Home/Water Heaters/Should you buy a tankless water heater?

Should you buy a tankless water heater?

Tankless Water HeaterToday I want to talk to you about water heaters. Specifically comparing a standard tank type gas with that of a tankless water heater.. A standard tank type water heater has 50 gallons of storage that is maintained by a regulator at a constant temperature that is predetermined. The water is kept at this temperature no matter if it’s 3 am or 3 pm. It’s easy to see why this type might be a little inefficient- very few people need to have hot water ready to use at 3 am. Most 50 gallon gas water heaters are approximately 60% efficient. That means that they burn 60% of the gas that they require.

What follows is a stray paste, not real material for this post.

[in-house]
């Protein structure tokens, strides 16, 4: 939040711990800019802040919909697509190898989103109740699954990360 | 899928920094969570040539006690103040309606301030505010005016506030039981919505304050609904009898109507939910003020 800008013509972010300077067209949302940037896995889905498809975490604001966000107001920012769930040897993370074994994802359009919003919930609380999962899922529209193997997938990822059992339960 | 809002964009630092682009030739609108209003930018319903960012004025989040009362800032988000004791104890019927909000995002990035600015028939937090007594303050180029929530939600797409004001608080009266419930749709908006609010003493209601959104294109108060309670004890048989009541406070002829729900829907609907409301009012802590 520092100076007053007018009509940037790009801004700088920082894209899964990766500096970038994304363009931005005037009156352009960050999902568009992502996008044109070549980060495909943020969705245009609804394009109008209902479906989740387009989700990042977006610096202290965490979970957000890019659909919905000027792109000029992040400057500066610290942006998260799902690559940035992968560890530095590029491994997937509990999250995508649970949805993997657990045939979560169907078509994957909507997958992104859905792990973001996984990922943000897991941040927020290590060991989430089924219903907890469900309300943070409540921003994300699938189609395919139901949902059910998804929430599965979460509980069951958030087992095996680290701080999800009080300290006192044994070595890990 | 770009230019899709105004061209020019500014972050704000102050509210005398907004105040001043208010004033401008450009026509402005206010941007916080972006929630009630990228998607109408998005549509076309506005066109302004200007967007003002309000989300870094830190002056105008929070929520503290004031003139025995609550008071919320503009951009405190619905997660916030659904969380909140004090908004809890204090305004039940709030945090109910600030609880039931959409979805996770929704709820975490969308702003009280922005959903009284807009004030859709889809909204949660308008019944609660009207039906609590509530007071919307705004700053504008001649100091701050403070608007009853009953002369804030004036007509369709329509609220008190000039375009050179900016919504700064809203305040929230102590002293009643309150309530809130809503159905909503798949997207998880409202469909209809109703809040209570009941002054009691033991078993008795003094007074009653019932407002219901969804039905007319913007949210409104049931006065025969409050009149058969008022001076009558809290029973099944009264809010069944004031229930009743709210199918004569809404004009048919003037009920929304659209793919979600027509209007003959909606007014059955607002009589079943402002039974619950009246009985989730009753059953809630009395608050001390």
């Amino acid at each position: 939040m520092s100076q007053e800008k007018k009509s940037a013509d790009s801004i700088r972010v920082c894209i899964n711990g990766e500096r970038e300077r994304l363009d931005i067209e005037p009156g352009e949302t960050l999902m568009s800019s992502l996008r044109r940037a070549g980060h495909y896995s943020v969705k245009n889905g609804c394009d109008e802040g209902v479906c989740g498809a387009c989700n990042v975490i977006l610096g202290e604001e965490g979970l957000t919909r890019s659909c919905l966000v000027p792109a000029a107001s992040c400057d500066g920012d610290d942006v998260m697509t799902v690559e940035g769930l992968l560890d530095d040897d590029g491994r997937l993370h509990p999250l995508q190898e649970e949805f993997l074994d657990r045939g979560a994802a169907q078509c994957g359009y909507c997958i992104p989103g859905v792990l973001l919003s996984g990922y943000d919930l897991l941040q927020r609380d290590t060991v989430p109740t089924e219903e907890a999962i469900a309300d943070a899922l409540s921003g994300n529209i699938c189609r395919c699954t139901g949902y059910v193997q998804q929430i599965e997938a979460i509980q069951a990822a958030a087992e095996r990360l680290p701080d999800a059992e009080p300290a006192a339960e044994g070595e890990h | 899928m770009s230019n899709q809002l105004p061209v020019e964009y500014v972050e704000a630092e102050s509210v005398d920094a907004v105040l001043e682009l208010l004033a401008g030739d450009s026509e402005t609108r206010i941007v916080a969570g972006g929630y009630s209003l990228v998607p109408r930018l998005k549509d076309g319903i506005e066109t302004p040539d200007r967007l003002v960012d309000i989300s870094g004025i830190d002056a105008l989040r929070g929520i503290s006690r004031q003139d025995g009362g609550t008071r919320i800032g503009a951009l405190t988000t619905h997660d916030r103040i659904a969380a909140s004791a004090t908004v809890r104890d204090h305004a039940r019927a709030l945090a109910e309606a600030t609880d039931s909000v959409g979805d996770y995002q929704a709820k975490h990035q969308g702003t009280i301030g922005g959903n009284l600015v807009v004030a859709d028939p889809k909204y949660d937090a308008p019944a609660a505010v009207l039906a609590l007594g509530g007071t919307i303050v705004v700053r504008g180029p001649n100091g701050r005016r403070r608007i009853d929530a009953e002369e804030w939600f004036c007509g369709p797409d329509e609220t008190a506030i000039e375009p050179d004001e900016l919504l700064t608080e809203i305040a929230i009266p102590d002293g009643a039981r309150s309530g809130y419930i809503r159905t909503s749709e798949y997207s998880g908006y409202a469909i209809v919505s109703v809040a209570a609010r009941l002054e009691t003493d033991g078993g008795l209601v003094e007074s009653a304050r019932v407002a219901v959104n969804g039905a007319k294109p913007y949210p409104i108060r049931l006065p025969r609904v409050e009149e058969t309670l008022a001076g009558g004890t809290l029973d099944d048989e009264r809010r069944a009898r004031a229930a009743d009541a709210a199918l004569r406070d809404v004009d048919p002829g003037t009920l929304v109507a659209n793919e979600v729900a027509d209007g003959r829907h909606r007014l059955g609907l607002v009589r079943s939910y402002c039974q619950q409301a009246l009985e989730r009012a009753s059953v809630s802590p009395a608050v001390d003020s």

A tankless water heater on the other hand is more efficient. Not only does it only heat water when you actually need it, but also it’s much more efficient. On average tankless water heaters are 40% more efficient, and depending on the particular make and model they can have efficiency ratings as high as 97%, which means they’re burning 97% of the gas they draw in. A tankless water heater only runs when you are actually calling for hot water, not in the middle of the night when there isn’t a need. Overall, they can save you approximately $90 per year. It would take approximately 10 years to pay for the difference between a tankless and standard tank type water heater. Although this seems like a long time, most people spend a longer length of time in one house.

I highly recommend switching today to a tankless water heater. The savings realized over time can be substantial, not to mention that you’re using less energy.

Should you buy a tankless water heater? was last modified: by
By |2016-05-17T17:50:14+00:00January 24th, 2012|Water Heaters|6 Comments

6 Comments

  1. Ali April 17, 2012 at 6:56 pm - Reply